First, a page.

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Michael

You have here, visitor, a photo and journal blog whose veracity can be trusted, a blog which cautions you from the moment of your first visit that it has set itself no other goal but a private one.  It has not been created to obey you nor to enhance its creator’s reputation: its scope is inadequate for such a purpose.  For a goal more modest it is dedicated to friends and family, so that they can find some familiar features and quirks and humors that remind them more fully of the author’s character.  If the design for the posts here had been to seek the admiration of the world, the blog would have been embellished in a much more careful manner.  Instead simplicity, naturalness, everyday fashion, without overindulgence or guile: that is the person who is present.  Instead, you will witness his weaknesses and his vulnerability but the soundness and the talent that will portray him most completely.  And therefore, visitor, the author himself is the subject of this photo and journal blog: trust him, or not, it is not reasonable that you should spend your leisure time on a site that is so frivolous and so vain.

Therefore, au revoir:
from un flâneur
this first of January, Two thousand thirteen.

En remerciement de l’aide de Michel de Montaigne

5 Comments Post a comment
  1. Helen #

    Good for you. I have always hated crowds…or when immersed, floated with them. Is that what you are doing?

    06/01/2013
    • I do like to be anonymous in a crowd and observe. I have noticed, however, that I am pegged as a foreigner before I reveal my American accent. The French know. Maybe I should not take my man-bag into public and maybe I should hide my camera or leave it at home or certainly not carry it over my shoulder and whip it up to my face at a moment’s notice. My ExOfficio Air Strip shirts give me away, too.

      08/01/2013
  2. I am preparing comments to accompany an exhibit of photographs this December in Boston, which is titled: Les Nuits de Noël: An American Flâneur in Paris. I chanced upon your website doing research and wish to thank you for a very pleasant stroll through a few of your pages. As well as to thank you for posting the original French of the famous text from Baudelaire on the species.

    01/11/2013
    • Have you seen the following site and film? http://www.openculture.com/2013/07/mystical-thought-of-german-theorist-walter-benjamin.html

      The following text appears half way down the page and under the film to which it refers:

      “One of the most potent words in the Benjamin lexicon is the French term flâneur. The flâneur is a “stroller, idler, walker,” a “well-dressed man, strolling leisurely through the Parisian arcades of the nineteenth century—a shopper with no intention to buy, an intellectual parasite of the arcade” (as Benjamin website “The Arcades Project Project” defines it). The flâneur is an individual of privilege and a progenitor of the male gaze: “Traditionally the traits that mark the flâneur are wealth, education, and idleness. He strolls to pass the time that his wealth affords him, treating the people who pass and the objects he sees as texts for his own pleasure.” The flâneur is not simply a passive observer; he is instead a kind of lazy urban predator, and also a dandy and proto-hipster. Perhaps the most sinister representation of this character (in a different urban context) is the creepy Svidrigailov in Dostoevsky’s Crime and Punishment.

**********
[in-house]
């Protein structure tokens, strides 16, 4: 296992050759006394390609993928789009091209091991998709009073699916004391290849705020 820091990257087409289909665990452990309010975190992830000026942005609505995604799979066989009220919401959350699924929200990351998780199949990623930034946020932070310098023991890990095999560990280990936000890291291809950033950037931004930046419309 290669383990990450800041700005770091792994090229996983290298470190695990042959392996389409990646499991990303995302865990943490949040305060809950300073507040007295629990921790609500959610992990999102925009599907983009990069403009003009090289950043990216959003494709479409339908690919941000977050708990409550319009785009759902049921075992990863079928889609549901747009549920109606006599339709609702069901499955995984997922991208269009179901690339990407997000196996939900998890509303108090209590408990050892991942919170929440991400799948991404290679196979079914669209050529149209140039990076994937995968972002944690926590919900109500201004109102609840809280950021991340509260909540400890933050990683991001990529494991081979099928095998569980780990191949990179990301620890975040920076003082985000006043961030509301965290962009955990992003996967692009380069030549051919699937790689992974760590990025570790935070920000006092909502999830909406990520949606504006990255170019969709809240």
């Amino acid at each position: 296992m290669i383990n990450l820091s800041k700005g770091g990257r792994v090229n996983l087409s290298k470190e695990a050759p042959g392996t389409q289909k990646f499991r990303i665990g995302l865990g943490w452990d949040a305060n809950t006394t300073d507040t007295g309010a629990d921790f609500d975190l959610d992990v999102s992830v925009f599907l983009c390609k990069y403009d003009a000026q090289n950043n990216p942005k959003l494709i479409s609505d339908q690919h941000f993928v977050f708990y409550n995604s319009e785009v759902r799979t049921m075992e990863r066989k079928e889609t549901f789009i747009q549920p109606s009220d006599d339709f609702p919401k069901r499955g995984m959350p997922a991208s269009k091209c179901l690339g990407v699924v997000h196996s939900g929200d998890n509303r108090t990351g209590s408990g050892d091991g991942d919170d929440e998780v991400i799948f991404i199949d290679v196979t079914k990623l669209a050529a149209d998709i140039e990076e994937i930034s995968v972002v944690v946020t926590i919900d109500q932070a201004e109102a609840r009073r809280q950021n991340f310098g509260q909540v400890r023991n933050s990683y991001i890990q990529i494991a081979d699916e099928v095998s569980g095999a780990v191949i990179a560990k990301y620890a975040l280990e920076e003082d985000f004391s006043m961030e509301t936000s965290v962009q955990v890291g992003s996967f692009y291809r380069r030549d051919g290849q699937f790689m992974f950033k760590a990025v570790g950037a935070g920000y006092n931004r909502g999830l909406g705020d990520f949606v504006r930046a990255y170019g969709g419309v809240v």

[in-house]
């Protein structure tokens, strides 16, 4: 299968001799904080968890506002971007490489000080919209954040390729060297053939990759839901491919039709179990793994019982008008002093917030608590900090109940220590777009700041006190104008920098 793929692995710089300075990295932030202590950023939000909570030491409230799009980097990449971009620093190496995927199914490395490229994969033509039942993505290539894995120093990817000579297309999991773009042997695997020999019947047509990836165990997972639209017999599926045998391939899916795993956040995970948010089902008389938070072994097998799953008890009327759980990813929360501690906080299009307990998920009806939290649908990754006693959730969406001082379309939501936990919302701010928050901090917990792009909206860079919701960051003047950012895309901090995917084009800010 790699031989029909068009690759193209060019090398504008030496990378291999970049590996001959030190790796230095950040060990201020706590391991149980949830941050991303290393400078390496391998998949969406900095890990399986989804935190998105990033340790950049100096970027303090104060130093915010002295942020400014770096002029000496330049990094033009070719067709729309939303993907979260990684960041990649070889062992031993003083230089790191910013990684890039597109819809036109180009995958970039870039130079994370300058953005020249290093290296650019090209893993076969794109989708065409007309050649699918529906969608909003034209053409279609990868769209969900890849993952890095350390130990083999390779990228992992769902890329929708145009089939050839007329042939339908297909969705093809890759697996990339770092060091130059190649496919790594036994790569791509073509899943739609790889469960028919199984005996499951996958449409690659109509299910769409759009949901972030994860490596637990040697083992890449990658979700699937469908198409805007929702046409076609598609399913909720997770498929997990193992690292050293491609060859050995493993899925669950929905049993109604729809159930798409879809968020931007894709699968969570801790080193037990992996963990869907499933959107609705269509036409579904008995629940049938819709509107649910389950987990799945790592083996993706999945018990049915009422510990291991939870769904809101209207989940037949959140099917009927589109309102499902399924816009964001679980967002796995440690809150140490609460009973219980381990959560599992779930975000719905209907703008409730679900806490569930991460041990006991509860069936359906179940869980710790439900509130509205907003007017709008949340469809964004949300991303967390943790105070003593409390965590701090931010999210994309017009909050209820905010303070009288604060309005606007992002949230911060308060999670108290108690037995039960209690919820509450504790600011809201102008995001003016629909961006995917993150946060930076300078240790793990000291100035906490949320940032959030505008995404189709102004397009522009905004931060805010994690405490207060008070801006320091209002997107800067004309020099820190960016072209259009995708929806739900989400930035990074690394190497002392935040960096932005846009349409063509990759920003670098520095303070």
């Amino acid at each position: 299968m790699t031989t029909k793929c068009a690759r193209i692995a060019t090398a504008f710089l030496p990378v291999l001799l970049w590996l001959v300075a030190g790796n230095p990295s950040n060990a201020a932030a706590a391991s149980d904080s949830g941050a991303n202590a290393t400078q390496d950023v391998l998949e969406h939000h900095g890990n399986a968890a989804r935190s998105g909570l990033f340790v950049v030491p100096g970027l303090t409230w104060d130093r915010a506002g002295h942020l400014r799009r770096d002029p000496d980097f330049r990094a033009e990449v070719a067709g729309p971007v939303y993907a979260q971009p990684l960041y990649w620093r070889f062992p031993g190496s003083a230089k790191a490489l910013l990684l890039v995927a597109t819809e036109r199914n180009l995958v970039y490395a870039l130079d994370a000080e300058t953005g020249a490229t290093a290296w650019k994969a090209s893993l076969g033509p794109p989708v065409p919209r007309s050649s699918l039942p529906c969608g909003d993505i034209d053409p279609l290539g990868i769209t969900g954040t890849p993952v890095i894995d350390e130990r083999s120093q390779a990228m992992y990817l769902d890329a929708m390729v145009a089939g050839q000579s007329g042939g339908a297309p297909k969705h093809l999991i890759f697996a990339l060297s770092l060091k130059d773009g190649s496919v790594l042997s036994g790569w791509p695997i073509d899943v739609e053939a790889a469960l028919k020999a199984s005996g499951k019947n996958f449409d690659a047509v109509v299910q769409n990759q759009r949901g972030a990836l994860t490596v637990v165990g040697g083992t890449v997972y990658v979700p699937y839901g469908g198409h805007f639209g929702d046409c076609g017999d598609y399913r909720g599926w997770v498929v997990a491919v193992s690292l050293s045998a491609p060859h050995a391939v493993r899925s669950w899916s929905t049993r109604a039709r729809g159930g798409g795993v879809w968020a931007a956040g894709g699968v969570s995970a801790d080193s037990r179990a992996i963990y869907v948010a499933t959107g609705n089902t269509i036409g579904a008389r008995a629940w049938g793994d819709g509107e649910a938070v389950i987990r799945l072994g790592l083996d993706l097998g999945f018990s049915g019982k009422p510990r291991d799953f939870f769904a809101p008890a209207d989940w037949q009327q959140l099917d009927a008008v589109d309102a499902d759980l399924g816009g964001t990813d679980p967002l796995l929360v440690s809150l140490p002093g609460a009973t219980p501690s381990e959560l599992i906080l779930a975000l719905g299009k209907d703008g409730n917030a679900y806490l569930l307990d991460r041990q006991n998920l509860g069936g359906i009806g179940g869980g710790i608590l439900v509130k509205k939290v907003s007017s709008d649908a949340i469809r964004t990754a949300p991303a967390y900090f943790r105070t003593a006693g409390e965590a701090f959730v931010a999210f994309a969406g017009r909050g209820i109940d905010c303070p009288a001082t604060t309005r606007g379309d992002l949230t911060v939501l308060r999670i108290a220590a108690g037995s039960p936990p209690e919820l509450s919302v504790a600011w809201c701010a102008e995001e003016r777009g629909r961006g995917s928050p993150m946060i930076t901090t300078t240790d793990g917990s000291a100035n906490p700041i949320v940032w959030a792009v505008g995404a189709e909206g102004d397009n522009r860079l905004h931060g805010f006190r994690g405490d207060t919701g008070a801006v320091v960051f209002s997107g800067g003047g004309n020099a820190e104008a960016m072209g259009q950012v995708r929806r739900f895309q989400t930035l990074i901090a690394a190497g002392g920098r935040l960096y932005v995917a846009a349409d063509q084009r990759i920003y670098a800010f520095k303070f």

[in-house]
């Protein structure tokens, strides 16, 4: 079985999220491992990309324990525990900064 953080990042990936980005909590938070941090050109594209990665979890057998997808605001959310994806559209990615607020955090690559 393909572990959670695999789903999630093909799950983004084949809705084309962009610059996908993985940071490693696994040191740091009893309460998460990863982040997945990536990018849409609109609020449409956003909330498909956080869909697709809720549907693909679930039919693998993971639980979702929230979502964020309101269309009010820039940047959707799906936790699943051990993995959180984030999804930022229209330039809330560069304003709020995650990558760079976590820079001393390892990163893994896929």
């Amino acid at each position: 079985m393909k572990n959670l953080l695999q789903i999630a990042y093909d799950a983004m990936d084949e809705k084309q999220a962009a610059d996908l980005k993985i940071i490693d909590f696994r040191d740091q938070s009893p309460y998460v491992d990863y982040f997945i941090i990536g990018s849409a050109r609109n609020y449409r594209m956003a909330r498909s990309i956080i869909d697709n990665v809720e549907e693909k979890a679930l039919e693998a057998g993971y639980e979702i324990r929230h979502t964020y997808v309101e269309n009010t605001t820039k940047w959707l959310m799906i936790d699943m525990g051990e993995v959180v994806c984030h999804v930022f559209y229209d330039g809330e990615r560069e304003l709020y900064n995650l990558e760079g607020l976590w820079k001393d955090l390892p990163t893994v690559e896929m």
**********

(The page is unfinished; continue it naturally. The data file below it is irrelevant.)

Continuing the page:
In the 1998 film above, Flâneur III: Benjamin’s Shadow, Danish director Torben Skjodt Jensen and writer Urf Peter Hallberg collaborate on an impressionistic black-and-white meditation on Paris, overlaid with Hallberg’s ruminations and quotations from Benjamin. Benjamin’s fascination with nineteenth-century Paris drove his massive, unfinished Arcades Project, an excavation of the inner workings of modernity. Where One Way Street is marked by a very dated 90’s aesthetic (which may look chic now that the decade’s back in fashion), the above film is both classical and modernist, a testament to the beauties and contradictions of Paris. I think in this respect, it is a more fitting tribute to the critical and contradictory aesthetic theory of Walter Benjamin.”

      09/12/2013
  3. Carrie Sullivan Warmenhoven #

    Mr. Groves!!! What an adventure you are on. I have thought about you so many times through the years, the teacher that pushed me so hard in middle school. I so wish I would have used that journal the way you intended. Enjoy your journey and I hope to hear from you.

    Carrie Sullivan

    20/02/2014

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